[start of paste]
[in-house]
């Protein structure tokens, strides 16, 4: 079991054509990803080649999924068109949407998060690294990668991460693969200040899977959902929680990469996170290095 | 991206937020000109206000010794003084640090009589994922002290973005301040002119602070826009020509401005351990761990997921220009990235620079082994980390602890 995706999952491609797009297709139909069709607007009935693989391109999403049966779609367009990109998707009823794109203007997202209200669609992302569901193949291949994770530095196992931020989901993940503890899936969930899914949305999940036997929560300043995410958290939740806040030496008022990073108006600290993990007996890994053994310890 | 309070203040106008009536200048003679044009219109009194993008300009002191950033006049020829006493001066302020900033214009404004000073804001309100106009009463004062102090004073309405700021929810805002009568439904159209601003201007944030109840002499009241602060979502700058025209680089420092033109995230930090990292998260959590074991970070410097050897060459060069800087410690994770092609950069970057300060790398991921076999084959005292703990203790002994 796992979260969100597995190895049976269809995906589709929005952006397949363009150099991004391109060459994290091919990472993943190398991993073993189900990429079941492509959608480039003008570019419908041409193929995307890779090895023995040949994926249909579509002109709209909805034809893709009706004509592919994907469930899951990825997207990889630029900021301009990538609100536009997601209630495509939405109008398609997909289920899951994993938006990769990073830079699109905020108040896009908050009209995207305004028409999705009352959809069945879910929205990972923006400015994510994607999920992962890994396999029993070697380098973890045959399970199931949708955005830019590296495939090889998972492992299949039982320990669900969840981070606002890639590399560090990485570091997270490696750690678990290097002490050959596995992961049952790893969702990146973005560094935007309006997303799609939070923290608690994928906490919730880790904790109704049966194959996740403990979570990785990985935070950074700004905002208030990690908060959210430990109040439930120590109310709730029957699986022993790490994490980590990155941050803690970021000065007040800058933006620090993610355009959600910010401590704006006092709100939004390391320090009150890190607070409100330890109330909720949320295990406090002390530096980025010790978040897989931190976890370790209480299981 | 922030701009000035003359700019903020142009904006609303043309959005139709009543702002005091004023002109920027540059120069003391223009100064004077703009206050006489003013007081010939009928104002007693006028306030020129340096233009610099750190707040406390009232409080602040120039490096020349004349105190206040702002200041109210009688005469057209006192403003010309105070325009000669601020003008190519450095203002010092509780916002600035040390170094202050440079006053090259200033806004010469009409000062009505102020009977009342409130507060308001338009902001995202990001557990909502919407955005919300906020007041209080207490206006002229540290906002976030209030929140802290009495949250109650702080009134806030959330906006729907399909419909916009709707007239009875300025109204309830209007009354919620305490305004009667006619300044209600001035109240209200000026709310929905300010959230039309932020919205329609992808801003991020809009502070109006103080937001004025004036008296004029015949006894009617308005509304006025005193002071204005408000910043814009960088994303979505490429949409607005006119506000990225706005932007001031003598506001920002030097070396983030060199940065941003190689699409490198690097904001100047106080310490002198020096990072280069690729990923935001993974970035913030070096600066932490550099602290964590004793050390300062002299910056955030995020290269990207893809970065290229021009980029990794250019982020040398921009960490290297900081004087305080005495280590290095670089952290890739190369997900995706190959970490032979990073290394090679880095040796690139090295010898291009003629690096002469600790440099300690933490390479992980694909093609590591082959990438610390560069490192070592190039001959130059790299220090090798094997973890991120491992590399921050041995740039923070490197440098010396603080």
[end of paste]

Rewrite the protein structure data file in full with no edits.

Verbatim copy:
[in-house]
């Protein structure tokens, strides 16, 4: 079991054509990803080649999924068109949407998060690294990668991460693969200040899977959902929680990469996170290095 | 991206937020000109206000010794003084640090009589994922002290973005301040002119602070826009020509401005351990761990997921220009990235620079082994980390602890 995706999952491609797009297709139909069709607007009935693989391109999403049966779609367009990109998707009823794109203007997202209200669609992302569901193949291949994770530095196992931020989901993940503890899936969930899914949305999940036997929560300043995410958290939740806040030496008022990073108006600290993990007996890994053994310890 | 309070203040106008009536200048003679044009219109009194993008300009002191950033006049020829006493001066302020900033214009404004000073804001309100106009009463004062102090004073309405700021929810805002009568439904159209601003201007944030109840002499009241602060979502700058025209680089420092033109995230930090990292998260959590074991970070410097050897060459060069800087410690994770092609950069970057300060790398991921076999084959005292703990203790002994 796992979260969100597995190895049976269809995906589709929005952006397949363009150099991004391109060459994290091919990472993943190398991993073993189900990429079941492509959608480039003008570019419908041409193929995307890779090895023995040949994926249909579509002109709209909805034809893709009706004509592919994907469930899951990825997207990889630029900021301009990538609100536009997601209630495509939405109008398609997909289920899951994993938006990769990073830079699109905020108040896009908050009209995207305004028409999705009352959809069945879910929205990972923006400015994510994607999920992962890994396999029993070697380098973890045959399970199931949708955005830019590296495939090889998972492992299949039982320990669900969840981070606002890639590399560090990485570091997270490696750690678990290097002490050959596995992961049952790893969702990146973005560094935007309006997303799609939070923290608690994928906490919730880790904790109704049966194959996740403990979570990785990985935070950074700004905002208030990690908060959210430990109040439930120590109310709730029957699986022993790490994490980590990155941050803690970021000065007040800058933006620090993610355009959600910010401590704006006092709100939004390391320090009150890190607070409100330890109330909720949320295990406090002390530096980025010790978040897989931190976890370790209480299981 | 922030701009000035003359700019903020142009904006609303043309959005139709009543702002005091004023002109920027540059120069003391223009100064004077703009206050006489003013007081010939009928104002007693006028306030020129340096233009610099750190707040406390009232409080602040120039490096020349004349105190206040702002200041109210009688005469057209006192403003010309105070325009000669601020003008190519450095203002010092509780916002600035040390170094202050440079006053090259200033806004010469009409000062009505102020009977009342409130507060308001338009902001995202990001557990909502919407955005919300906020007041209080207490206006002229540290906002976030209030929140802290009495949250109650702080009134806030959330906006729907399909419909916009709707007239009875300025109204309830209007009354919620305490305004009667006619300044209600001035109240209200000026709310929905300010959230039309932020919205329609992808801003991020809009502070109006103080937001004025004036008296004029015949006894009617308005509304006025005193002071204005408000910043814009960088994303979505490429949409607005006119506000990225706005932007001031003598506001920002030097070396983030060199940065941003190689699409490198690097904001100047106080310490002198020096990072280069690729990923935001993974970035913030070096600066932490550099602290964590004793050390300062002299910056955030995020290269990207893809970065290229021009980029990794250019982020040398921009960490290297900081004087305080005495280590290095670089952290890739190369997900995706190959970490032979990073290394090679880095040796690139090295010898291009003629690096002469600790440099300690933490390479992980694909093609590591082959990438610390560069490192070592190039001959130059790299220090090798094997973890991120491992590399921050041995740039923070490197440098010396603080």